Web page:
NVBR Market Reports are sponsored
by the North Country Federal Credit Union
As the weather warms and pandemic restrictions ease across much of the country, the U.S. housing market shows little sign of cooling. Robust buyer demand, fueled by low mortgage rates, continues to outpace supply, which remains near historic lows. Nationwide, inventory remains much lower than it was at this time last year, and sales prices are surging as a result.
New Listings increased 2.7 percent for single-family homes but decreased 8.4 percent for townhouse-condo properties. Pending Sales increased 0.4 percent for single-family homes but decreased 4.7 percent for townhouse-condo properties. Inventory decreased 49.8 percent for single-family homes and 62.3 percent for townhouse-condo properties.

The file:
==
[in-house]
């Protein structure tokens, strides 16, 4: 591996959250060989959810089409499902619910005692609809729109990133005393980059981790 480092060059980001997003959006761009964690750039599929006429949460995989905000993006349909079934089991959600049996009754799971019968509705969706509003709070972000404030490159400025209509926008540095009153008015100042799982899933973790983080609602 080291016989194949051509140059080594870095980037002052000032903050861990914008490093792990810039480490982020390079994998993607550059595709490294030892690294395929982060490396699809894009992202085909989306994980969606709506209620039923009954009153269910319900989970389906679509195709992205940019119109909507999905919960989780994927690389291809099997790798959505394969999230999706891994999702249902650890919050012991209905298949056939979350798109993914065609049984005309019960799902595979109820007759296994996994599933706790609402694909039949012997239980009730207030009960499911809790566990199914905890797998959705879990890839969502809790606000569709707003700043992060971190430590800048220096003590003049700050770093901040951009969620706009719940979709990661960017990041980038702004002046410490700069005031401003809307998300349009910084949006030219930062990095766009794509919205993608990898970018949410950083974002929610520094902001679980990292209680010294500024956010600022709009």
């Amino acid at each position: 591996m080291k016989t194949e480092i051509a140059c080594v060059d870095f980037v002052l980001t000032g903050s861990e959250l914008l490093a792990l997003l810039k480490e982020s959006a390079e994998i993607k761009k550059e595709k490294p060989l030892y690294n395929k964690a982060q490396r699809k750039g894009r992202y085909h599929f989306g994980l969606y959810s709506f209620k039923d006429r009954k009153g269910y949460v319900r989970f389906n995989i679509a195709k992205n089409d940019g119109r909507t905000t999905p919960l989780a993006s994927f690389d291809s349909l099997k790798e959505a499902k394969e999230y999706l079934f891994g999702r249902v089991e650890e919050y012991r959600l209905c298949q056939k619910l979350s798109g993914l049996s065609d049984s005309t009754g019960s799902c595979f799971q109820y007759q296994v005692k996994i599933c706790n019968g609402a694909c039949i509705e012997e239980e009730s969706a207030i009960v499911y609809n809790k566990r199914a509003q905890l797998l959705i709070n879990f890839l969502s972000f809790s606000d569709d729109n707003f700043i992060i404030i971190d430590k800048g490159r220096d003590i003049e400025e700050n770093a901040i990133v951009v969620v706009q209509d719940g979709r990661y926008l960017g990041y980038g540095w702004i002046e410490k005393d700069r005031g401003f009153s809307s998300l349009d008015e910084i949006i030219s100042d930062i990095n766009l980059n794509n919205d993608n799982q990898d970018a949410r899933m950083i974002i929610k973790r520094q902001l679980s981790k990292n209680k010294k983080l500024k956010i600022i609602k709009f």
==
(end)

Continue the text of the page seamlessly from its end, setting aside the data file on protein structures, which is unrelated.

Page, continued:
The Median Sales Price was up 20.6 percent to $380,000 for single-family homes and 8.3 percent to $259,950 for townhouse-condo properties. Days on Market decreased 63.1 percent for single-family homes and 60.8 percent for townhouse-condo properties. Months Supply of Inventory decreased 56.7 percent for single-family homes and 66.7 percent for townhouse-condo
With such limited supply of existing homes to purchase, all eyes are on home builders to provide a much-needed boost of inventory to the market to help meet buyer demand. However, increasing material and labor costs, along with supply chain challenges, have contributed to significantly higher construction costs, with builders passing these costs on to homebuyers. And while the warmer temperatures, rising sales prices, and the reopening of the economy may draw more sellers to the market, historically low levels of homes for sale are likely to continue for some time.
Monthly Statistics by Town and County